When data science consultant Rachel Owens went to Homes.co.nz to review her property history, she was surprised to see two estate agents credited with sales that never happened or in which they didn’t. were ever involved.
The Auckland-based investor reported the discrepancies with the website only to be told by customer service that he often receives similar requests.
For one of Owen’s properties, at 8 Nugent St in Auckland, the agent falsely credited as having sold his flat in 2018 was also falsely recorded as selling 40 other properties in the complex.
Timaru man Samuel Pearce discovered that getting a mortgage and buying a house is no small feat.
The agent, Cici Wang, said the mistake was because she had sold 80 new apartments at 6a Nugent St – the building next door to the complex.
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Because that address did not yet exist in the council’s records, the sales were registered at number 8, Wang said, meaning the properties were sold but registered at the wrong address.
“When Barfoot sent the commission invoice to the developer, the address we gave is also 8 Nugent St,” Wang said.
She said she would ask her office to have the sales record on Homes.co.nz corrected.
In another instance, Owens noticed that the sale of his former home at 10 Paisley Terrace in Wellington, which was managed by Harcourts in 2005, was attributed to Tommy’s agent, Glenn Stewart.
Stewart said he did not claim the sale and told Homes.co.nz that was incorrect when contacted by the website recently for clarification.
He said he hadn’t heard of any agents claiming sales that weren’t theirs, but there were probably agents who did.
“We would frown horribly at Tommy,” he said.
Stewart said he cautioned his customers against relying on Homes.co.nz for information, particularly when it comes to price estimates.
“I’m not a big fan of it to be honest, but it kind of has to be to get the profile in areas where people look at past sales and so on,” Stewart said.
Estate agents can influence estimates on Homes.co.nz by submitting a current market valuation, which can increase the HomesEstimate by hundreds of thousands of dollars.
Homes.co.nz spokesman Tom Lintern said the majority of the site’s sales data comes from estate agency websites, but agents paying a premium subscription can claim and create sales.
He said while Homes.co.nz was unaware of any fake sales recorded on the site, the team fixed the issues when they became aware of them.
Lintern said that if a sale record showed a sale price next to it online, it was usually checked with council records, but until then it was a “sale created by a agent”, which was not verified.
“We are starting from a position of trust and because our platform is open source and free, the public will review the data,” he said.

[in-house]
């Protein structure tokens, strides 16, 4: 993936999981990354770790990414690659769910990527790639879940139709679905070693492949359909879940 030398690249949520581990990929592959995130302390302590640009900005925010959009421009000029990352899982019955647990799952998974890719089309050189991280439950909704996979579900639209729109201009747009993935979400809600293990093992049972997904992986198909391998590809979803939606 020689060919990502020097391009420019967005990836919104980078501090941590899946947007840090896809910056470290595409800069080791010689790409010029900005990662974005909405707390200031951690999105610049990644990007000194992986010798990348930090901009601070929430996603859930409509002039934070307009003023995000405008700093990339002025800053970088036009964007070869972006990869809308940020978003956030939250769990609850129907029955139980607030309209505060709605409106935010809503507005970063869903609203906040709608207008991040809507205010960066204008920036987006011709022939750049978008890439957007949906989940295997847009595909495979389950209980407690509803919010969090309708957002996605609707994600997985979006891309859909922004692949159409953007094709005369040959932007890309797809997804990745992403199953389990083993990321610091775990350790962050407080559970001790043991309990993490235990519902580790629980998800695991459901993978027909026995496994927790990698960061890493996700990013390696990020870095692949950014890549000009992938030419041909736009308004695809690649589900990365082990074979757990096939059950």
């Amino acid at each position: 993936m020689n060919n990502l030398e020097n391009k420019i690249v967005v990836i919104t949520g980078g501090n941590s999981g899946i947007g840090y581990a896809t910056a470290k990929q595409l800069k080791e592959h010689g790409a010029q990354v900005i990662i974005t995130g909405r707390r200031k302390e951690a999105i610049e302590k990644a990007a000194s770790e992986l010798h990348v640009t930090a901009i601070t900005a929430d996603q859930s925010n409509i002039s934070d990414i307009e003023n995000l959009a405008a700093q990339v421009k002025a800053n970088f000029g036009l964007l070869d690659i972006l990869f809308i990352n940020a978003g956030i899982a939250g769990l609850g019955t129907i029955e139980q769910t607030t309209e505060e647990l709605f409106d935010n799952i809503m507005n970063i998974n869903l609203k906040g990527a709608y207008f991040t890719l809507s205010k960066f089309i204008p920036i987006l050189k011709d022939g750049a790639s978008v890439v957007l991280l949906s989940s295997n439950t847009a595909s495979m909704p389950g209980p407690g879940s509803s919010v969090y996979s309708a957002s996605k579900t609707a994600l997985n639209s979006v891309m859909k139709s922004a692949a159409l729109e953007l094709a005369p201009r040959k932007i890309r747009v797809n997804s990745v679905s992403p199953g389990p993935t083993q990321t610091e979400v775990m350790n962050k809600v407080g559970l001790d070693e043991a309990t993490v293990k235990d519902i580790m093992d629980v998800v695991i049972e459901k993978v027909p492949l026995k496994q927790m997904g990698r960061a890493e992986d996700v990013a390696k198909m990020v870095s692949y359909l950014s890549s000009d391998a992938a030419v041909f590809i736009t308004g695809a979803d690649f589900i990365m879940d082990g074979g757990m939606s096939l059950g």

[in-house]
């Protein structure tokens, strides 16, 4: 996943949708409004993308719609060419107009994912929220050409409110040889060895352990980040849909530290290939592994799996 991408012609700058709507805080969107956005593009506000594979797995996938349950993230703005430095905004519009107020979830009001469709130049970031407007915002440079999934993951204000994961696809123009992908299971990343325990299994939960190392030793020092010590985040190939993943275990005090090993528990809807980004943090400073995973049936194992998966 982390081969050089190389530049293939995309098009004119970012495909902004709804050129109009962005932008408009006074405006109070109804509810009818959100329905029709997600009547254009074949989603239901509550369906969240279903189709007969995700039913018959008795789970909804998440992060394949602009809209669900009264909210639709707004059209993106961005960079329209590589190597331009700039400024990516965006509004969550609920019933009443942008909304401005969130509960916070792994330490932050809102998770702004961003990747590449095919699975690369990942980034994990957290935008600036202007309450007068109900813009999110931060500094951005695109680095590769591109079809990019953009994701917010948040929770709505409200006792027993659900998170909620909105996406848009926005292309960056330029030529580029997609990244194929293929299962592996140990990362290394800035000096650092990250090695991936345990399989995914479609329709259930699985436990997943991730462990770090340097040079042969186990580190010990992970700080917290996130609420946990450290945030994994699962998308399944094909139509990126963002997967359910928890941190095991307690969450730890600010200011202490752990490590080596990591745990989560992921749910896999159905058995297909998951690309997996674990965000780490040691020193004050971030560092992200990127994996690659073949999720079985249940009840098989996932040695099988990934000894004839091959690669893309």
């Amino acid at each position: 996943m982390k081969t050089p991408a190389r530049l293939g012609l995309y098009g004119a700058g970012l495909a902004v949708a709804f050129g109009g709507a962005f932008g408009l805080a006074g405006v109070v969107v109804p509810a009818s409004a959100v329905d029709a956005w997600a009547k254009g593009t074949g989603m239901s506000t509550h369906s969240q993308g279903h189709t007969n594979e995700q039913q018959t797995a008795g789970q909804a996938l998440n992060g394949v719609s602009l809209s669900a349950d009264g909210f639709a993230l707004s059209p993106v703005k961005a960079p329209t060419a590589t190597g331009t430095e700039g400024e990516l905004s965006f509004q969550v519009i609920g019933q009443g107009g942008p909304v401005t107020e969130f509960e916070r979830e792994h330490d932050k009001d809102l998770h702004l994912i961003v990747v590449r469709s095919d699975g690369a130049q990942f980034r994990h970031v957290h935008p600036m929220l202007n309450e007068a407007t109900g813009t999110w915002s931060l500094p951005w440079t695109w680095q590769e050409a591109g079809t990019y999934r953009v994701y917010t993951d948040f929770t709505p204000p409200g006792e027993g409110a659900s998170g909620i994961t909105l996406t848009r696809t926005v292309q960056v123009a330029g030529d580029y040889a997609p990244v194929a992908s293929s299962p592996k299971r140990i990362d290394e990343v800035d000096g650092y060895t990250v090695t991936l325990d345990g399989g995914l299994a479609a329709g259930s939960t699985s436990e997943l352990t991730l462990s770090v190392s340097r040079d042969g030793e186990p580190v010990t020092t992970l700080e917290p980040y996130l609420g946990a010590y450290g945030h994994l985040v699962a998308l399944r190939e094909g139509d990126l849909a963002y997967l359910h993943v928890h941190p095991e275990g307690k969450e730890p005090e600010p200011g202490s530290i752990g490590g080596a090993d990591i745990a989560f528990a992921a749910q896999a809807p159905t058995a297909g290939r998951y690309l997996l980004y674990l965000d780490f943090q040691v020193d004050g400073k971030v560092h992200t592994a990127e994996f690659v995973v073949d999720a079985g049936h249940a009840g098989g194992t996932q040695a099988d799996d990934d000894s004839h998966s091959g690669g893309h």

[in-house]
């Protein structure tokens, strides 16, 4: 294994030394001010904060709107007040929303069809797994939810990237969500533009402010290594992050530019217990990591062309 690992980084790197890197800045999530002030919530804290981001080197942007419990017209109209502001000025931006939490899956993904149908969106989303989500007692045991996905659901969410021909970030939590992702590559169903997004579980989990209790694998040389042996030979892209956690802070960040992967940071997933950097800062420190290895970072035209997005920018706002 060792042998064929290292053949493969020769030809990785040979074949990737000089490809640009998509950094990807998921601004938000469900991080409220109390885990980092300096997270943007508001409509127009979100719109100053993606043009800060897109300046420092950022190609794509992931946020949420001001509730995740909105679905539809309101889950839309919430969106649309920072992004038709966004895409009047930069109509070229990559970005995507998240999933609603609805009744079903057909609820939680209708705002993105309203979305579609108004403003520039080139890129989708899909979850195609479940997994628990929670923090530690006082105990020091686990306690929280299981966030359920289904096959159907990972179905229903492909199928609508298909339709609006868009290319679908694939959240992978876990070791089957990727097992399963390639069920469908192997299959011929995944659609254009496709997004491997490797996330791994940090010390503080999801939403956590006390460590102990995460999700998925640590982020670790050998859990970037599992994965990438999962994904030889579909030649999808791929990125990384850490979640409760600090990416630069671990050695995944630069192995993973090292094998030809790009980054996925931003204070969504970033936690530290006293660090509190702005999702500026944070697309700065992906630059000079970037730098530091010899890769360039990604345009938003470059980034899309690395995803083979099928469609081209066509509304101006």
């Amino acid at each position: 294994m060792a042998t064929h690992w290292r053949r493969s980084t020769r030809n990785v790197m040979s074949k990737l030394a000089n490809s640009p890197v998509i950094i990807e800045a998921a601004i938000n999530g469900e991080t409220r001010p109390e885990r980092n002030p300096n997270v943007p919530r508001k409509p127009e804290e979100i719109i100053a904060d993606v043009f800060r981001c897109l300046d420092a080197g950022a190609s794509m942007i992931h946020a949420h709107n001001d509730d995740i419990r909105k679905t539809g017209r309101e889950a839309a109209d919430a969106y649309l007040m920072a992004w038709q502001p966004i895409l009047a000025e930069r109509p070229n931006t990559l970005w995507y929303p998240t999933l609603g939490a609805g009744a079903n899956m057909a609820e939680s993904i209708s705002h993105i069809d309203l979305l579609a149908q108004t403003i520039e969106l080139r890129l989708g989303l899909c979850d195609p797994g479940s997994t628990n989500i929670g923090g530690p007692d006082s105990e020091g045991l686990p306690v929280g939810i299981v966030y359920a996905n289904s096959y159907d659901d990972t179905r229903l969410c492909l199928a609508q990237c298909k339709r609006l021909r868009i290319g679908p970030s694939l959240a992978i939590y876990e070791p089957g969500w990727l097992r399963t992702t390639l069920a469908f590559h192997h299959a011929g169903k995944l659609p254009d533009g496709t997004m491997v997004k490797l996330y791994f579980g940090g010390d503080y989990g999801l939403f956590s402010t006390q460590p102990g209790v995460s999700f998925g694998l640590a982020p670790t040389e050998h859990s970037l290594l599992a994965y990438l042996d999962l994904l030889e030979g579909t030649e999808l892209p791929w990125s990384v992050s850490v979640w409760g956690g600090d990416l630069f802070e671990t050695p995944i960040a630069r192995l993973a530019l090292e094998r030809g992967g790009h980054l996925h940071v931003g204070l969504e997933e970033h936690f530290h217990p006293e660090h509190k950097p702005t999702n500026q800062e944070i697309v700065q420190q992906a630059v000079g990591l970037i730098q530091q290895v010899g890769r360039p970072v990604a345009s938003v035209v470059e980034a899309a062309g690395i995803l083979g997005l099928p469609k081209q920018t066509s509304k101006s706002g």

“We rely on the public to make us aware of any issues. Keep in mind that we have data errors from all sources including local councils. We take extra care in investigating issues to ensure data accuracy.
Owens said a lack of verification left the website open to manipulation by unscrupulous agents seeking to bolster sales records to lure sellers.
“You rely on that information when you’re looking to buy a house, when you’re looking to list a house,” she said.
“You can choose to sell with the person who has sold the most apartments in your building.”
“I think they have some responsibility and if they can’t control it or monitor it, they shouldn’t provide the functionality. The only reason an agent can claim a sale is to give them the ability to claim a sale.”
Real Estate Authority (REA) chief executive Belinda Moffat said the regulator was unaware of and had not received any complaints about agents recording bogus online sales.
If she received such a complaint, formal disciplinary action was unlikely unless it was deemed “disgraceful conduct”, but the REA would work with officers and their supervisors to correct the marketing material.
“How a real estate professional promotes themselves is outside of our scope,” Moffat said.
“(The) REA can only consider complaints about the behavior of licensees regarding their work as estate agents and their conduct during a transaction.”
Moffat said if anyone has concerns about the content of a website, they should report it to the website or the Commerce Commission.
A spokeswoman for the Commerce Commission said the commission received a complaint about estate agent sales claims made on homes.co.nz in September last year.
“A broader search of real estate agent sales complaints across all platforms since January 1, 2021 showed that we received one additional complaint during this period,” the spokesperson said.
Lintern said that in addition to taking data from the websites of premium agencies and agents adding sales, staff members also used provided spreadsheets of an agent’s sales history.
Homes.co.nz failed to notify the REA when it was discovered that an agent had falsely claimed or created false sales.
Consumer NZ chief executive Jon Duffy said his organization had received reports of agents falsely claiming sales, but they were rare.
“If this was a widespread issue and Homes.co.nz knew about it, we would expect them to take steps to put some kind of verification in place,” he said.
“Agents should be aware that they are in the business, and the Fair Trading Act applies to them – as well as the Estate Agents Act, and if they deliberately post misleading information around their record of sale, they could be subject to prosecution.”
He said most agents would report if their sale had been falsely claimed by another agent, and most were not shy about having their complaints heard, so the industry would have some degree of self-policing.
The two incorrectly attributed sales of Owens’ homes have been removed by Homes.co.nz.